101207_1547_Exchange2001

Conclusion : it works fine ! Instead of performing a DNS lookup to my internal IP, or the IP of my ISP, the filter skips those IP addresses and performs the lookup for the real IP address of the mailserver that delivered the message to my ISP.
When I look in the header of the email, this is what I can see :

Received: from socrates (192.168.0.1) by apollo.corelan.be (192.168.0.5) with
Microsoft SMTP Server id 8.0.744.0; Sat, 6 Oct 2007 13:28:36 +0200
MIME-Version: 1.0
Content-Type: multipart/alternative;
††† boundary="=_alternative 003EFF6DC125736C_="
From: Peter.VanEeckhoutte@imperialmeatproducts.com
Subject: test
Date: Sat, 6 Oct 2007 13:28:09 +0200
Return-Path: Peter.VanEeckhoutte@imperialmeatproducts.com
Delivered-To: peter.ve@telenet.be
Received: (qmail 14237 invoked from network); 6 Oct 2007 11:28:17 -0000
Received: from hoboi1bl8.telenet-ops.be ([195.130.137.93]) (envelope-sender
) by okeanos.telenet-ops.be
(qmail-ldap-1.03) with SMTP for ; 6 Oct 2007 11:28:17
-0000
Received: from nocme2bl8.telenet-ops.be (nocme2bl8.telenet-ops.be
[195.130.136.12])††† by hoboi1bl8.telenet-ops.be (8.13.1/8.13.1) with ESMTP id
l96BSD2o008260††† for ; Sat, 6 Oct 2007 13:28:14 +0200
Received: from localhost (localhost.localdomain [127.0.0.1])††† by
nocme2bl8.telenet-ops.be (Postfix) with SMTP id E820B158018††† for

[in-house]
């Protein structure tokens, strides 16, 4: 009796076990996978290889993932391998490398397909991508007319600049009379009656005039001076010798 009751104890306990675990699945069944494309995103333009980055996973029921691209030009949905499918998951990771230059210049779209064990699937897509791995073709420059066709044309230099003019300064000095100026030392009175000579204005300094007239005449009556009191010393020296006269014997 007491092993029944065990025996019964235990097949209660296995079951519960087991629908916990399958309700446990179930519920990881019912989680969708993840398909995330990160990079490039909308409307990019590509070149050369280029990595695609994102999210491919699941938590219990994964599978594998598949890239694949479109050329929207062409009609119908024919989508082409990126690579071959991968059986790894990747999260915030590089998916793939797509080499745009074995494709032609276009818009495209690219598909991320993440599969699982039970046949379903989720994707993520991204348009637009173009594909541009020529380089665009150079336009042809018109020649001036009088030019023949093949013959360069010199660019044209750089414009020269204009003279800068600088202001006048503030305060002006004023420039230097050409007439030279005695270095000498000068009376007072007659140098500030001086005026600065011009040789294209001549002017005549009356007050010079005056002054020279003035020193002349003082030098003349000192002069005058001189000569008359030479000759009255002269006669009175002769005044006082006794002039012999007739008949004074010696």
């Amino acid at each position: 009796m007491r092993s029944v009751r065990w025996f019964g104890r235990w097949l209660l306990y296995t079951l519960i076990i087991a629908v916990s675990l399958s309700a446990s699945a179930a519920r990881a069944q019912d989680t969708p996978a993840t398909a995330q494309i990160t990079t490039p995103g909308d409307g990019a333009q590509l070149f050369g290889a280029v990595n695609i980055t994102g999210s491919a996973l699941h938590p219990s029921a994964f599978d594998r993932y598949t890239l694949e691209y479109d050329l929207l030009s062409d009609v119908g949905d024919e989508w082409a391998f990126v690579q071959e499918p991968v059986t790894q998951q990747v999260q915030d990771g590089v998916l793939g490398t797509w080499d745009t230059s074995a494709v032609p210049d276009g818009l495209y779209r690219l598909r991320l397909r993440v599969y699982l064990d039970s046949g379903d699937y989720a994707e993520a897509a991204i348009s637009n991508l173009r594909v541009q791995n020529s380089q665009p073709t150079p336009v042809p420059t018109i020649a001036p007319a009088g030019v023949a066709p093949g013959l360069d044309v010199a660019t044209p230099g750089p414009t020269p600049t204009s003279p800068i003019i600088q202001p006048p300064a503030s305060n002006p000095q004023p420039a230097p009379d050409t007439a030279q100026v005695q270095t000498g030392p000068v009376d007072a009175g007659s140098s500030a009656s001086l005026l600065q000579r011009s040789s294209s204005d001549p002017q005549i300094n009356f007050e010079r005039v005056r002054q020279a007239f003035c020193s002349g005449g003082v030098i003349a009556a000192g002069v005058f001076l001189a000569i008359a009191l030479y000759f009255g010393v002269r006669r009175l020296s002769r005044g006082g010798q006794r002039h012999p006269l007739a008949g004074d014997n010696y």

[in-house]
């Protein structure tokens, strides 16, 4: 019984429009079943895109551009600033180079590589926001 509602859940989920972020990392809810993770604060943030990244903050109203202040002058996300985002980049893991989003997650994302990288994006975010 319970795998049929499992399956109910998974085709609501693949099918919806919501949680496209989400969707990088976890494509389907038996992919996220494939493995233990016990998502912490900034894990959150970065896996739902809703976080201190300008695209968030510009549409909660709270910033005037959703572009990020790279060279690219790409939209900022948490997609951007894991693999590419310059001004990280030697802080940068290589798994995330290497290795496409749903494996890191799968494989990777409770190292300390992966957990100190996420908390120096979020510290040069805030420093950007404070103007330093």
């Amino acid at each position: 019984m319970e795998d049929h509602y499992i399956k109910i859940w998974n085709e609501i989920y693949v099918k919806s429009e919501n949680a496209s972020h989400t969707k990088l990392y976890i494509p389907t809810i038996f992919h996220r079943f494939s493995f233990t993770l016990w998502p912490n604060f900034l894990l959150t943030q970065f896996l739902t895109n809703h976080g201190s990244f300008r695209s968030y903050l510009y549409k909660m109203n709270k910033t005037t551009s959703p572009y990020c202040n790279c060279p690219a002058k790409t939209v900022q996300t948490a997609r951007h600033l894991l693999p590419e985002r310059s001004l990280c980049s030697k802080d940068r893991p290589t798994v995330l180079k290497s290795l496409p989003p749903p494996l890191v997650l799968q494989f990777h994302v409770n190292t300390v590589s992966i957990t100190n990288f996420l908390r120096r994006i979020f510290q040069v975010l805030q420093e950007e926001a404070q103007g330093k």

; Sat, 6 Oct 2007 13:28:13 +0200 (CEST)
Received: from penia.telenet-ops.be (penia.telenet-ops.be [195.130.132.39])††† by
nocme2bl8.telenet-ops.be (Postfix) with ESMTP id DF4B7158005††† for
; Sat, 6 Oct 2007 13:28:13 +0200 (CEST)
Received: from mailhost.imperialmeatproducts.com
(mailhost.imperialmeatproducts.com [81.246.74.58])†††
by penia.telenet-ops.be
(Postfix) with ESMTP id D6BB333E613††† for ; Sat, 6 Oct

Text in red = contains the IP addresses that I want to ignore. Text in blue = IP address of mailserver that delivered the email to my ISP. Text in green = internal IP addresses (need to be ignored as well).

You can test IP Block List provider settings using Get-IpBlockListProvider | Test-IpBlockListProvider -IpAddress

[PS] C:\>Get-IPBlockListProvider | Test-IPBlockListProvider -IPAddress 24.167.247.129

Provider
——–
sbl-xbl.spamhaus.org
list.dsbl.org
multihop.dsbl.org
blackholes.mail-abuse.org

ProviderResult
————–
{127.0.0.4}
{}
{}
{}

Matched
——-
True
False
False
False

Additionally, you can send an email to ‘nelson-sbl-test@crynwr.com’ and wait for a reply , or use the "Get-AgentLog" query below to see if the returning message was stopped.
If you want to know if the filter works in real life, you can use the following command to read the logs :

[PS] C:\>Get-AgentLog | where {$_.Reason -eq "BlockListProvider"}

Timestamp : 6/10/2007 14:08:01
SessionId : 08C9D621EC2F88DC
IPAddress : 189.18.66.103
MessageId :
P1FromAddress : angelita_mcDanielyb@webtv.com
P2FromAddresses : {angelita_mcDanielyb@webtv.com}
Recipients : {peter.ve@corelan.be}
Agent : Connection Filtering Agent
Event : OnEndOfHeaders
Action : RejectMessage
SmtpResponse : 550 5.7.1 Your server is listed as an open relay at sbl-xbl.spamhaus.org
Reason : BlockListProvider
ReasonData : sbl-xbl.spamhaus.org

Timestamp : 6/10/2007 22:28:02
SessionId : 08C9D621EC2F8BB2
IPAddress : 24.167.247.129
MessageId :
P1FromAddress : JustineTalbot@femenino.com